But I know, darling, that you do
But if I did I would kneel down and ask Him
Not to intervene when it came to you. (Nick Cave)
A recent video that's circulating social networks shows a rowdy charismatic worship service that supposedly ended with a 'supernatural' display of divine power: the appearance of a swirling cloud of gold dust that ended with people apparently walking away 'covered' in specks of gold. I am fairly certain the video was shot at a church with which I am very familiar, due to my own background in charismatic/pentecostal circles.
I did see people's lives turned around in the church - and these are the best kinds of miracles: drug addicts overcoming their addictions, marriages restored, former gang members getting off the streets. I saw Christ-like generosity and service in action. Sometimes, even amongst evangelicals, I saw Christians who genuinely cared about the poor and sought to go beyond charity. They saw the injustice in the global economic system and actively opposed such systemic evils for the sake of the oppressed. This kind of justice-oriented Christianity always impressed me because it actually sounded like Jesus. On the other hand, supernatural-obsessed Christianity often disappointed: it promised so much and rarely amounted to anything more than spiritual masturbation - short-term thrills - and superstition.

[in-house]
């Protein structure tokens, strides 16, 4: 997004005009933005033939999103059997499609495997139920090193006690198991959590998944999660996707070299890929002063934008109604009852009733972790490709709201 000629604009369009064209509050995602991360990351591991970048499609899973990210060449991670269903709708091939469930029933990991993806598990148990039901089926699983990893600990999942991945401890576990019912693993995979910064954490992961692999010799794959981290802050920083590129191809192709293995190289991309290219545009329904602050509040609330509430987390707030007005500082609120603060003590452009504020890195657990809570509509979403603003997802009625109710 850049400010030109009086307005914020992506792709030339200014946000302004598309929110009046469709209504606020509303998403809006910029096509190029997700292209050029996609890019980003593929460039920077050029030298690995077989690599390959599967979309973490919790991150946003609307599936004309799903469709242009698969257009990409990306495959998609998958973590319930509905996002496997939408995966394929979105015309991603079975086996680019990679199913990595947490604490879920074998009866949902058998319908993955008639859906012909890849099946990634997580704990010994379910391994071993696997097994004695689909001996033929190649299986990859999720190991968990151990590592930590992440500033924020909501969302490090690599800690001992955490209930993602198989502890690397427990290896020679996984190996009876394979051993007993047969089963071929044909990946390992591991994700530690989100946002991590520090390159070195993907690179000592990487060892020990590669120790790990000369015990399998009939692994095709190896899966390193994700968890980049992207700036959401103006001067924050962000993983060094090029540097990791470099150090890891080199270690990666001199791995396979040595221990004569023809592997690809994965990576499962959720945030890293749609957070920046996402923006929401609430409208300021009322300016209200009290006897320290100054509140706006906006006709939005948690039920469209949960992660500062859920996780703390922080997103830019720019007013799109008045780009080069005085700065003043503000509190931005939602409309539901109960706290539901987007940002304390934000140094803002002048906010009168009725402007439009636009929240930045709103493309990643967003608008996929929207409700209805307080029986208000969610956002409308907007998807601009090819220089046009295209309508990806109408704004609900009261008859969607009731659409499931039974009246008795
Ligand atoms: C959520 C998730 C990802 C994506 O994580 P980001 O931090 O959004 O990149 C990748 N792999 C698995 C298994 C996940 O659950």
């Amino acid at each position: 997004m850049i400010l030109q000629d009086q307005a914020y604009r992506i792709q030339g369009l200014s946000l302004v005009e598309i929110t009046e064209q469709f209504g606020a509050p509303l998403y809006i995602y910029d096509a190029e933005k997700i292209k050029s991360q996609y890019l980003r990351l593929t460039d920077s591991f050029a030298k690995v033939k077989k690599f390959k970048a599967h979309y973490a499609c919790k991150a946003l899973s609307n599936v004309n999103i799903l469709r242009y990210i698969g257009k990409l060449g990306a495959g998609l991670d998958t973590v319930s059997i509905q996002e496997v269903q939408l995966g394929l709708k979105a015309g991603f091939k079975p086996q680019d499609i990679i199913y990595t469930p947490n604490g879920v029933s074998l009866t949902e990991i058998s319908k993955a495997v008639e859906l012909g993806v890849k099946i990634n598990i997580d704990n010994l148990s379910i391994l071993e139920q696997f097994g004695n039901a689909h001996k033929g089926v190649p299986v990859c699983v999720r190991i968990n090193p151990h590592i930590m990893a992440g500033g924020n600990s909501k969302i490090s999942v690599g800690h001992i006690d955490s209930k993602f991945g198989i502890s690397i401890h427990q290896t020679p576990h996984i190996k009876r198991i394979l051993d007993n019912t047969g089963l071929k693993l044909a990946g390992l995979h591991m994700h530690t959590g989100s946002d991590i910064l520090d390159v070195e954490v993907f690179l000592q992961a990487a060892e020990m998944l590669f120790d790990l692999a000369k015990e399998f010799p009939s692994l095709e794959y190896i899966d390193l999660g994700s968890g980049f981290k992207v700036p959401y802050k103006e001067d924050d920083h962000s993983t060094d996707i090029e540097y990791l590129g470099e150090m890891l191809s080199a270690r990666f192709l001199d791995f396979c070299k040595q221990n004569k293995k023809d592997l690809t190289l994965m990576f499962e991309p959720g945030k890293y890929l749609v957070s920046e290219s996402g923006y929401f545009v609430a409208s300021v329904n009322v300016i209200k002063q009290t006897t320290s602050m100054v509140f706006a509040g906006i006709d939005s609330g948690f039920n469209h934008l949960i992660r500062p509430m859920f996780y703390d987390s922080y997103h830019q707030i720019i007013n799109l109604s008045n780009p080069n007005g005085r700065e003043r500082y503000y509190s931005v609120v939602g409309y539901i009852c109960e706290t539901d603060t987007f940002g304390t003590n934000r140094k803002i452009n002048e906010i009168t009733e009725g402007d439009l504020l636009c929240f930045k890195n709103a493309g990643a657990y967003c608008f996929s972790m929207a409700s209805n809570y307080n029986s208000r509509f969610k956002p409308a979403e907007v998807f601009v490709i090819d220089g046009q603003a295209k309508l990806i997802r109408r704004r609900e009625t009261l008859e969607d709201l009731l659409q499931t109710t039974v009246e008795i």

|Criss Angel vs. the 'gold dust' God|
Furthermore, an interventionist God like such a supernatural event would probably require makes the problem of evil impossible to deal with. As a Christian, I believe in a God who acts in the world. I'm no deist. But with process theologians, I do not believe that God can do whatever God wants (incidentally, the biblical authors generally tend to agree with me). God works persuasively, not coercively in the world. If God ever intervened to "show off" God's power (as some who commented on this video disturbingly interpreted the stunt), God's love and goodness would be impossible to affirm. Such an all-loving and all-powerful God is totally unbelievable if one actually takes evil and suffering in the world seriously. Such a God would be arrogant, egotistical, selfish, cruel, and unjust.
|Jesus Christ Liberator|
Jesus calls his followers to be "covered in the dust of their rabbi" - an earthy dust, not gold dust. The Jesus worth following isn't a glitzy gold dust preacher, but a revolutionary rabbi on the side of the oppressed. He's also the incarnation of a rather surprising God - one who isn't a magician who has to compete with pop-culture magicians for our attention. S/he's a liberator who faithfully lures the world toward a better future and who suffers with all who suffer in the struggle of life.
"Only a suffering God can help us." (Bonhoeffer)